L@S – flipped presentations!

The last sessions of Learning@Scale were flipped conference presentations, an experimental conference model where we had different approaches from each presenter. This extends the experimentation at this conference in flipping materials. Presenters of sort and long papers were invited to flip their presentations, by preparing a short EdX course for their paper, containing videos that explained the paper contents, and some short activities that could help explain the materials. 

Our  session for the short papers was held at the end of the first day, where presenters who had elected to flip their short paper were in one room, with their laptops, ready to show parts of their course, and those who had elected to use a more traditional paper, were in another room. Unfortunately, all of the food was in the second room 🙂

However, it was an interesting format for the posters, and I think has promise. I think it would be useful if we could perhaps show the intro videos for each of the flipped short papers during the conference, perhaps having them run constantly in the background during social sessions, to help develop interest. 

For the full papers that had elected to flip their presentations, it was a more complicated model, as each presenter had to decide how they wanted to flip their presentation, and to engage a room full of their colleagues, who may or may not have looked at their online course.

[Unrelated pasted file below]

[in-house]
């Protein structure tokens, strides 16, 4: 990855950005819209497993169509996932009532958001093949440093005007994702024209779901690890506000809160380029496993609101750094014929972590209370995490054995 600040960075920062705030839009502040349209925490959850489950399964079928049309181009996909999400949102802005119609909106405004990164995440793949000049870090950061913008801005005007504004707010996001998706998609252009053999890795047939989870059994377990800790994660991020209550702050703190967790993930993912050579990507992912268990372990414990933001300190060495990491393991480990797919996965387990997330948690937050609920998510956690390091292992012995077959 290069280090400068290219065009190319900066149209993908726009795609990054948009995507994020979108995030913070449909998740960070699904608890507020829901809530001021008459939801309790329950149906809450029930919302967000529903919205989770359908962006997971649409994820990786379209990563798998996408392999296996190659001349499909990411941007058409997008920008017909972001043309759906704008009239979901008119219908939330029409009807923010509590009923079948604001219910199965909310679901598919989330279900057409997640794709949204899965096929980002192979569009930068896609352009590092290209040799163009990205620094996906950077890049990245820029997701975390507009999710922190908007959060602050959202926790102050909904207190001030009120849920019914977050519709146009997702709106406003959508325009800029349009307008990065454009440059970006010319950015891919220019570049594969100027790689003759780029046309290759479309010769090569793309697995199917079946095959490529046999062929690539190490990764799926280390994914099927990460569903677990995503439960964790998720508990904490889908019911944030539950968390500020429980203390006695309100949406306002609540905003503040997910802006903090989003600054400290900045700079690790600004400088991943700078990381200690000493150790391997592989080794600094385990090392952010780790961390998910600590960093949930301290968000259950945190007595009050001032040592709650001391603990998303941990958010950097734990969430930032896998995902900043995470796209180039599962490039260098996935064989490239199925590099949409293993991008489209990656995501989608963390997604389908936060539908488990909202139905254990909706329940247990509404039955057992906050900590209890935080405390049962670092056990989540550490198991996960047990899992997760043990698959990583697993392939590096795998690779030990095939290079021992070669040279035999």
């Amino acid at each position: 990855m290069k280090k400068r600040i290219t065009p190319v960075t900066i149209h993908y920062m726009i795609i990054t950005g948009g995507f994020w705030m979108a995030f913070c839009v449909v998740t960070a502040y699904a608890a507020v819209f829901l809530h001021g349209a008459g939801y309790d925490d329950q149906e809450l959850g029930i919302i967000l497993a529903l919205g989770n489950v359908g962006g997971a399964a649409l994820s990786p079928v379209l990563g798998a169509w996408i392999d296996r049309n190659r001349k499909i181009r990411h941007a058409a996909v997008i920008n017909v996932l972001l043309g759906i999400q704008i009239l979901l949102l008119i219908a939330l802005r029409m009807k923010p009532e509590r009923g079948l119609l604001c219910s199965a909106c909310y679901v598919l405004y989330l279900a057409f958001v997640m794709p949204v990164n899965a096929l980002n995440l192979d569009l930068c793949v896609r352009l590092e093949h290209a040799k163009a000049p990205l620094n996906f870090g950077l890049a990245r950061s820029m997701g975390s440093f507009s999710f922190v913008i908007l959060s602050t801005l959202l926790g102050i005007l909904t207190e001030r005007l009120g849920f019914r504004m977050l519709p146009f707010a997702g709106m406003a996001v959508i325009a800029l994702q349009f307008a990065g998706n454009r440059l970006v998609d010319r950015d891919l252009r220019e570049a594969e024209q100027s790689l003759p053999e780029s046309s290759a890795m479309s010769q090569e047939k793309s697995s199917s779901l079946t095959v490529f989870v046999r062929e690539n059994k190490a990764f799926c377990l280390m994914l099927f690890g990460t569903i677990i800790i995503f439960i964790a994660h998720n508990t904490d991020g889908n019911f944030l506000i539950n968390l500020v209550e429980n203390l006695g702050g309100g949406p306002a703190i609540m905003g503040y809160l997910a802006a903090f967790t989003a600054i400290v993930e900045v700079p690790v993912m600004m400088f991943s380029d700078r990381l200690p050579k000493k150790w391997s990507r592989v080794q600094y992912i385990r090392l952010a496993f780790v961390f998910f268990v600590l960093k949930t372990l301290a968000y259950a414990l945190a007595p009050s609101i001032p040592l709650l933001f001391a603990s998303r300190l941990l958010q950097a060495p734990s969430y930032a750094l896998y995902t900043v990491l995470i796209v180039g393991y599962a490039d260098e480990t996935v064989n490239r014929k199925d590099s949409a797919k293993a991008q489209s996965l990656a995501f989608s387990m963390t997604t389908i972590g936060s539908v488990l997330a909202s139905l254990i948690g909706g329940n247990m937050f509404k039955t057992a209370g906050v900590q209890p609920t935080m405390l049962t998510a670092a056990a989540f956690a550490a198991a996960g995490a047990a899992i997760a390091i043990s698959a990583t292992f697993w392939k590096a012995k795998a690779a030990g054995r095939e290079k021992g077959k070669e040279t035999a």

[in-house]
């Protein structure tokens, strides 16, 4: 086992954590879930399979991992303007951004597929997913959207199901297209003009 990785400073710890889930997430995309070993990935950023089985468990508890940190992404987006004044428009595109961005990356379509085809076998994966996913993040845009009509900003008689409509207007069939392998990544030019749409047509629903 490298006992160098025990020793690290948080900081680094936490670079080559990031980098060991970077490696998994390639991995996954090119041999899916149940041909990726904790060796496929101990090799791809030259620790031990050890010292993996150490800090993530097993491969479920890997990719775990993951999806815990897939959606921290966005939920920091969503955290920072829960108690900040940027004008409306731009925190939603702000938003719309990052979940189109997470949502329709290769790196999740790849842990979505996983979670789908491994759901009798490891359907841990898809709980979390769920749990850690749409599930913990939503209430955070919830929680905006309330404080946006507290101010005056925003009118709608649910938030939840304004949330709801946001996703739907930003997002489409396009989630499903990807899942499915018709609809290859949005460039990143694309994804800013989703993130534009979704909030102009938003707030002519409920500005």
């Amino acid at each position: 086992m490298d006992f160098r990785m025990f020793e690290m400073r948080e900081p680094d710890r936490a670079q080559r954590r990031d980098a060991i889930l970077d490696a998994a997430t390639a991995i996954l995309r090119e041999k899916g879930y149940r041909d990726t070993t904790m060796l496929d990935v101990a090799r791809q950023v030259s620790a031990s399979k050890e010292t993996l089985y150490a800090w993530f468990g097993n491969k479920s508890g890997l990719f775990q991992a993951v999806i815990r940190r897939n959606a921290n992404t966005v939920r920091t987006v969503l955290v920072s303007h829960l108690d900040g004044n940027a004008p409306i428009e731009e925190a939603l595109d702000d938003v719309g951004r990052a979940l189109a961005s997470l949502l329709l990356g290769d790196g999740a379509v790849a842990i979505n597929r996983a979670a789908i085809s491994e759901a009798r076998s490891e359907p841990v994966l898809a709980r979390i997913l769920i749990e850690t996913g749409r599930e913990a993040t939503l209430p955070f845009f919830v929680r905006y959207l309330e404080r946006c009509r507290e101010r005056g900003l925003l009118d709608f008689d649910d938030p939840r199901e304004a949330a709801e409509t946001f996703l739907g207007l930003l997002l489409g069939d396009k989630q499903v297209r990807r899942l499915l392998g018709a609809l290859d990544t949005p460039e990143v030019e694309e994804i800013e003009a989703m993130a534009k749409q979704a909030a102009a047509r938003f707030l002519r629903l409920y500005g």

The first presenter elected to flip his presentation by setting up a Google doc, where course participants and those in the audience could post questions before and during the presentation. The presenter would then pause at regular intervals, and the session chair would then sort through the questions on the fly, and to try to ask questions that were relevant, and push forward more discussion (and I have to say, did a great job of a difficult task).

The second presenter asked everyone to log on to a third online system, which unfortunately required an email authentication process, which took some time and failed for some staff. It was a valiant attempt, though, and after a period of time, we managed to get enough groups going, and to have some joint discussions. The third presenter followed a similar approach, in that they also used another system, but it was a simpler system to both access and use.

These sessions were very interesting, and it was good to be involved in these experiments. We had some good discussion amongst our groups as well, as to what worked and what didn’t. I preferred the first model to the others, although I may have got more out of the third, as I hadn’t prepared before hand (!). It did seem strange when we were all in the same room together for only 20 minutes for each paper, and to then spend half of that time alone on our own computers – when we flip anything, the time together should be high value and full of discussion. 

But a great start! I’m looking forward to participating in more of these.


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